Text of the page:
On this day in 2012, a 24-year-old gunman goes on a rampage at a movie theater in the Denver suburb of Aurora, killing 12 people—the youngest a 6-year-old girl—and injuring at least 70 others. The shooting took place shortly after the start of a crowded midnight showing of “The Dark Knight Rises,” which opened across the United States that day. It was the deadliest mass shooting in Colorado since the 1999 massacre at Columbine High School, in which 12 students and a teacher were murdered before the two teen gunmen killed themselves.
The incident in Aurora began when the shooter, James Holmes, entered theater 9 at the Century 16 multiplex through a parking lot exit door and threw gas canisters into the theater. He was dressed in a gas mask and black combat gear, leading some audience members to initially think he was performing a stunt for the film, a Batman sequel highly anticipated by fans. Instead, Holmes opened fire at the audience, shooting people at random. Police quickly arrived on the scene, and Holmes was apprehended behind the movie theater; he put up no resistance. Not long after, law enforcement agents evacuated buildings near Holmes’ Aurora apartment after he told them he had booby-trapped his home with explosive devices. When Holmes made his first appearance in court, on July 23, his hair was dyed neon orange and he seemed dazed and devoid of emotion.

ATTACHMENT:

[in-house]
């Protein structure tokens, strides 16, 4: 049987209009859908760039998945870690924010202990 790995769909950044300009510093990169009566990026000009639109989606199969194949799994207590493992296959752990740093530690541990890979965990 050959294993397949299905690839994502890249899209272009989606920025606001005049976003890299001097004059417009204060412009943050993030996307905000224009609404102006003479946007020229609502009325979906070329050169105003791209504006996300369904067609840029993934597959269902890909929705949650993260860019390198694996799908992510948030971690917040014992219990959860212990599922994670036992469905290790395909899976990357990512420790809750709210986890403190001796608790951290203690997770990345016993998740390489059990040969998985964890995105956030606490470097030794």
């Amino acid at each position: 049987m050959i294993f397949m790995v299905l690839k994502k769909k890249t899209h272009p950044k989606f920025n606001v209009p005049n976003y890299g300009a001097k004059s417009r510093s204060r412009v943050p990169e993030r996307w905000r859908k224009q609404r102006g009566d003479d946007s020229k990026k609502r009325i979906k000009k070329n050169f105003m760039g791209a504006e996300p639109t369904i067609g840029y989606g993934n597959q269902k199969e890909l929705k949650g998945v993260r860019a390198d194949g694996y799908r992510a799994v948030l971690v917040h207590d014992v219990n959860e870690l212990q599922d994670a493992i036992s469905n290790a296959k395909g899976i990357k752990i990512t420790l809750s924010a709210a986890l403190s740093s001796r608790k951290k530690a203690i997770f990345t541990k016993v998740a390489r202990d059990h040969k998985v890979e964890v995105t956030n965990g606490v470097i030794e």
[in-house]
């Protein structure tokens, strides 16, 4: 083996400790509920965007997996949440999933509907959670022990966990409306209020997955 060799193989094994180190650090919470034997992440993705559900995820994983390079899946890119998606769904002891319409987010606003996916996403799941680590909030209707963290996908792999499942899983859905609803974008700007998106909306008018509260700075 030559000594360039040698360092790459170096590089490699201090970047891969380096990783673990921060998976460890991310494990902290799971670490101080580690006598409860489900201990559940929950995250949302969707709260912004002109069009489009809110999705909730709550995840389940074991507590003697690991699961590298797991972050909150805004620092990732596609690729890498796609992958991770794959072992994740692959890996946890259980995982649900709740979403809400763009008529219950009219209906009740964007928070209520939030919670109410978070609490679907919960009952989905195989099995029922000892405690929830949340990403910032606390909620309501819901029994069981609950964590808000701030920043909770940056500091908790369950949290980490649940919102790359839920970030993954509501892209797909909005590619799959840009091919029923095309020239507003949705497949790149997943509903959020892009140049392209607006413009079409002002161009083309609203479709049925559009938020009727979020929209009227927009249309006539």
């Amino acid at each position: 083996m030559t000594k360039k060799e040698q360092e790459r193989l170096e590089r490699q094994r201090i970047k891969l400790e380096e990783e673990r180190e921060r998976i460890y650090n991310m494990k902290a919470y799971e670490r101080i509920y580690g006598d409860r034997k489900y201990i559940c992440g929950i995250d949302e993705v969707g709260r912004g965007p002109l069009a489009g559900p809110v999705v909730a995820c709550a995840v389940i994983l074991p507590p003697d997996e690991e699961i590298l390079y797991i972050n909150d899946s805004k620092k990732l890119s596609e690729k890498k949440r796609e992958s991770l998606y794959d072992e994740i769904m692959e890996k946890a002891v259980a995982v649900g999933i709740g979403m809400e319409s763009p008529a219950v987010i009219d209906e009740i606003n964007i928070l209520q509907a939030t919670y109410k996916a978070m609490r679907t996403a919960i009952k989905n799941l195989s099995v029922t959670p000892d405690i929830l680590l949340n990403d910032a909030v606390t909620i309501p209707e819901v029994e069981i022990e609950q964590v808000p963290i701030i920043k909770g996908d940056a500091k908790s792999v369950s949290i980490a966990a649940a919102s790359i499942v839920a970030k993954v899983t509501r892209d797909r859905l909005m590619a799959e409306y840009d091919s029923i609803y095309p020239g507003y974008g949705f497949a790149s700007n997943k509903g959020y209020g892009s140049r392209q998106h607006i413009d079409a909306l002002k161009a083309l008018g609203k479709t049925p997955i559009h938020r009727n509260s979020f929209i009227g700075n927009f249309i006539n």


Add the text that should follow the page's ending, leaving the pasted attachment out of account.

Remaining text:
Investigators learned that in the months leading up to the tragedy Holmes had acquired weapons from Colorado gun shops and ordered thousands of rounds of ammunition online. A native of San Diego, he had enrolled in a Ph.D. neuroscience program at the University of Colorado Anschutz Medical Campus in Aurora in 2011 but dropped out in June 2012 after failing an important exam. Court documents later revealed that a month before the shooting, a University of Colorado psychiatrist who had treated Holmes reported to campus police that he could be a danger to the public and had threatened her.
Holmes, who has offered no motive for the shooting spree, eventually was charged with 166 counts of murder, attempted murder and weapons charges. In May 2013, he pleaded not guilty by reason of insanity. In November of that same year, a judge indefinitely postponed Holmes’ trial so lawyers on both sides can debate whether he should undergo further psychiatric evaluation.